How to Treat Black Spot
My recommendation to Linda was to just cut it all down, stems and all, and it will regrow fresh growth when we move our plants outdoors in late May. Also, I suggested to her that if we get a spring tease day soon, put the pot outdoors for fresh air to allow the soil to dry out. But this may not solve the issue and she may need to treat it with a fungicide, which the book (or author, I should say) of the book recommends.
The book doesn’t specify any type of fungicide or particular brand. That is something you may want to ask your nursery person about when you go shopping this season, or when you order it online, be sure to read what the spray treats before clicking “add to cart.” However, Canna Lilies plants are easily dug out. Perhaps another route is to take the root ball out and pot it fresh in the summer. Without researching it further, I can’t say if a spray will fix it completely. It could be an incurable virus, and well, more research from my other plant books is required to make a more thorough assessment.
Other Plant Problems are Featured
Again, one of the reasons I enjoyed this little handy book, I think is partially their photos and images are well done. It shows other houseplant diseases such as, gray mold (Botrytis), Crown and Stem Rot, Powdery Mildew, Oedema, Sooty Mold, and Root Rot. Ack, those all sound horrible, don’t they? And of course, it shows the Leaf Spot issue discussed above. But a photo or diagram of each is depicted in this book.
Nice Visual Aid
This book is a nice simple visual aid. In the front, rather than your typical table of contents, are photos of each plant featured in the book with the page number and plant name. So, if you are unfamiliar with technical or botanical names of plants, you may easily recognize your houseplant from the photo, and then flip to that page.
Sometimes, I never get to read a plant book in it entirety. However, I super enjoy those days when I can sit in my greenhouse with a plant or gardening related book from my stock and flip through to read it or review sections of it. I recommended this book to my friend because I saw many of the houseplants she has in her home in this little book and thought this will be a handy reference for her.
BTW, I get no monetary payback from anything I post on this blog, so the book review is just my humble opinion. My payback is being able to help a friend with their plant questions. Feel free to ask me anytime and if I don’t know the answer, I will try to look it up for you.
One of the rewards of taking so many photos of my plants is being able to look back on them when I am getting ready to write another blog post. I was thinking about showing some photos of what my tomato seedlings looked like in various stages and in different seedling trays or pots.
These two tomato plants certainly look healthy. They are in 5″ square plastic black pots. I actually got the pots many years ago and they held perennials at the time, but I kept them because I liked the size and shape. I clean them with mild soapy water every year and store them to reuse. It is important to wash any re-used pots as they may create disease problems the following year. Often recommended is sterilizing them by soaking the pots and/or trays in a 10 percent solution of household bleach and water. Soak them for a few hours, rinse well, and let air dry. I do this the prior year because washing pots is easier when warm outdoors than in winter when we start seeds in March. The 5″ square pots are the perfect size for growing my baby seedlings “after I prick the plants out of their prior seedling trays” when I transplant them from the seedling flat trays into these square pots. Eventually, when they reach a decent size as shown above in the 5″ square pots, I will move them up into one-gallon pots after they’ve been growing in these 5″ square pots for a while if necessary.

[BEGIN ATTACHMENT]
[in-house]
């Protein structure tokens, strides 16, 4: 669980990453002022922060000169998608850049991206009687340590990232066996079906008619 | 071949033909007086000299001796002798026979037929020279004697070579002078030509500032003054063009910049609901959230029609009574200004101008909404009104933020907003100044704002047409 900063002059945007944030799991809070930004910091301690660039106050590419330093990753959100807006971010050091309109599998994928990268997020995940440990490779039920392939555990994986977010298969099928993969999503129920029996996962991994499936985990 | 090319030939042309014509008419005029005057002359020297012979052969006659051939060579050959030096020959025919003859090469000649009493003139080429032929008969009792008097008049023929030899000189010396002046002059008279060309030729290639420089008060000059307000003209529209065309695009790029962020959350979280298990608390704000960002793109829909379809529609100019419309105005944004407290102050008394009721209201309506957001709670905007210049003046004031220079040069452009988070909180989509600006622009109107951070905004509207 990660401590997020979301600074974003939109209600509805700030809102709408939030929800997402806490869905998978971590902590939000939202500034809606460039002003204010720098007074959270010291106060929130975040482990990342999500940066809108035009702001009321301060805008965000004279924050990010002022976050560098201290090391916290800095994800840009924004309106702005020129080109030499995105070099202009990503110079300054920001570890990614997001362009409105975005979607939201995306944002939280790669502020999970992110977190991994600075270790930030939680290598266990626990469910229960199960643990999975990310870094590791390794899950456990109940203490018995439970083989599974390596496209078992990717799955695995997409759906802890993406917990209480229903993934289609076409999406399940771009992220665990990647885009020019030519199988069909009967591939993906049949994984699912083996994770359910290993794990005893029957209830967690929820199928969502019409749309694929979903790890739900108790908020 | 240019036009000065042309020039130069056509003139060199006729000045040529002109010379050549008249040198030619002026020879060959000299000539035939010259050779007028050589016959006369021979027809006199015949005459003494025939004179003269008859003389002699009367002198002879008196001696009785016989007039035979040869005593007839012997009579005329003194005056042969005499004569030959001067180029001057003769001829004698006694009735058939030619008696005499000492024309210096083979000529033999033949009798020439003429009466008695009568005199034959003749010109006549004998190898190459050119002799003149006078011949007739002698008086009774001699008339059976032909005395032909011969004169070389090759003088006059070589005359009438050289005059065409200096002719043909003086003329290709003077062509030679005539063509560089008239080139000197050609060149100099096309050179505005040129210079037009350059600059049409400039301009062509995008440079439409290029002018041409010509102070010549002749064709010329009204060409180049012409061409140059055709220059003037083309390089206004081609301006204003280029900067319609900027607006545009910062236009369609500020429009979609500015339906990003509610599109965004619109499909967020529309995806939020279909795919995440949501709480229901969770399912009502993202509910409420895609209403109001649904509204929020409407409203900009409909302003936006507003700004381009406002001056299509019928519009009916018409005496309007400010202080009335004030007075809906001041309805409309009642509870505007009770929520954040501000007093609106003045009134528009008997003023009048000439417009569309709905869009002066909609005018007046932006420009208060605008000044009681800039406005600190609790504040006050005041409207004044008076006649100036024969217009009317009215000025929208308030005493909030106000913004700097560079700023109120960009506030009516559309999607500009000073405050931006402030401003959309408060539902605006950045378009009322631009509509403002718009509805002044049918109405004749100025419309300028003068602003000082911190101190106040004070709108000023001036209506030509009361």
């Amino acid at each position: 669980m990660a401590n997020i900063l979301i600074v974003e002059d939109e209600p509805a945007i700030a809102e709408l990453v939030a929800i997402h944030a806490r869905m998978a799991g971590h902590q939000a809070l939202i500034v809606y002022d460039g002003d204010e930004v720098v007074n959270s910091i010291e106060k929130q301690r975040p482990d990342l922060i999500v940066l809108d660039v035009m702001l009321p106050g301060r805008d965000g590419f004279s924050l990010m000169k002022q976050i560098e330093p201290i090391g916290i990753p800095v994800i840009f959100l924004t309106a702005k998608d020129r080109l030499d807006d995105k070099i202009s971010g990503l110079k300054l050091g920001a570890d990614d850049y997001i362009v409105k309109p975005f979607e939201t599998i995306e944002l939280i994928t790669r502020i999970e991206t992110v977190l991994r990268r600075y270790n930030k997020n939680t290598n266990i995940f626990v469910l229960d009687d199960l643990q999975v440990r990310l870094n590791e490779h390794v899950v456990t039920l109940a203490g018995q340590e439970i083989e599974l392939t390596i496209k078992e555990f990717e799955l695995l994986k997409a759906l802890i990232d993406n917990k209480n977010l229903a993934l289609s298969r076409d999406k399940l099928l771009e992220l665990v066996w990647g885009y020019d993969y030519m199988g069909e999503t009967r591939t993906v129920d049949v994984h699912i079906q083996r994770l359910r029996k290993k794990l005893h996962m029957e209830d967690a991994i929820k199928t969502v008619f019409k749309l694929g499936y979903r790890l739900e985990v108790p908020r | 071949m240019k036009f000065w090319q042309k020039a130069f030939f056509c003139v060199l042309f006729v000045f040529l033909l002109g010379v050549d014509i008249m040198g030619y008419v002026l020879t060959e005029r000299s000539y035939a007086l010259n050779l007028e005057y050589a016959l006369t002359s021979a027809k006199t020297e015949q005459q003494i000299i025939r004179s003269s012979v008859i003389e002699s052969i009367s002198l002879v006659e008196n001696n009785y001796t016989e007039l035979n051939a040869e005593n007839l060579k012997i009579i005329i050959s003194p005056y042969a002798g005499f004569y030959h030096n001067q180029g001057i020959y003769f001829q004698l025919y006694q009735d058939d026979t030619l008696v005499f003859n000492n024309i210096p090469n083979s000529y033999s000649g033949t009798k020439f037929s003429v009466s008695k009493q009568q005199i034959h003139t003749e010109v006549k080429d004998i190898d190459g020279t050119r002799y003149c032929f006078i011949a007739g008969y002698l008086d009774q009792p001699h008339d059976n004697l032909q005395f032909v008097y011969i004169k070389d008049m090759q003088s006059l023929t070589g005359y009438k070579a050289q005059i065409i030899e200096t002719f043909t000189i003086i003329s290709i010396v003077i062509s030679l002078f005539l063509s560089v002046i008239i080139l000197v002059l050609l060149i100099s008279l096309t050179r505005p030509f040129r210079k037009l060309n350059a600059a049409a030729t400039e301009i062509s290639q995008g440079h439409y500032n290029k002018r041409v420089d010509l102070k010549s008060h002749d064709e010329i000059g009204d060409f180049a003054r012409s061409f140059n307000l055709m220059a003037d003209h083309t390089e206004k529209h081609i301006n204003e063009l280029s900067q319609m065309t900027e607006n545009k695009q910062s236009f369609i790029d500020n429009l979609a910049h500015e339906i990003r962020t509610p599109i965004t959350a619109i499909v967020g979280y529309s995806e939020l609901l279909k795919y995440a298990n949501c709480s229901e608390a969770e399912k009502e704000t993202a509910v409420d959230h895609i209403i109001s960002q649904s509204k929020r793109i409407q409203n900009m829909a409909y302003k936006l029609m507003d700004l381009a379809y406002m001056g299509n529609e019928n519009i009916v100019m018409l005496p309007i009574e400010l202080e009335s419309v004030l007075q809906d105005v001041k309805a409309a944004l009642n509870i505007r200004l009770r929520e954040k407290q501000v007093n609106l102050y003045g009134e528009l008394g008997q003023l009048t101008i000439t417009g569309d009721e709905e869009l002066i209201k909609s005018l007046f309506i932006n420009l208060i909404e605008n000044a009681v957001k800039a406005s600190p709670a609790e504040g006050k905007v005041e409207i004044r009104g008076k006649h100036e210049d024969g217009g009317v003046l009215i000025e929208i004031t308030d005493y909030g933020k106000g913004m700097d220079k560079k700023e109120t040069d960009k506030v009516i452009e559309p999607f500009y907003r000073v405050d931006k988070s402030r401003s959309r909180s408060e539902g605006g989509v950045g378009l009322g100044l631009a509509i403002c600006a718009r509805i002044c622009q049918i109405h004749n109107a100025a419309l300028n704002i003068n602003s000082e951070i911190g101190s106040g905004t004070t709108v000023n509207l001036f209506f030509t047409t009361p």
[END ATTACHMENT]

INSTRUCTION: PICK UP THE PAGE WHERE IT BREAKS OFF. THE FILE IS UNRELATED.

Bumble Bee Cherry
By the way, the Bumble Bee Mix Cherry tomato is a favorite. It has multi-colored fruit (striped) and are sweet flavored. I start them early indoors in seedling trays and keep them growing till they are ready to harden off. I have seed packets available of this type again this year. The two plants shown above are the bumble bee type.
In this photo, I’m holding one of those 5″ square pots and was placing them outdoors for a few hours daily around mid-May (after any chances of frost) on non-windy days, under some shade to protect the new tender leaves. When moving a bunch of tomato seedlings or tomato starts (some people call them that) from the greenhouse to the outdoors daily is when I get plenty of exercise going back and forth. It should be into an area protected outdoors, for a few hours every day, until they may be permanently planted in container gardens, patio pots, fabric grow bags, or gardens of the ground later in May.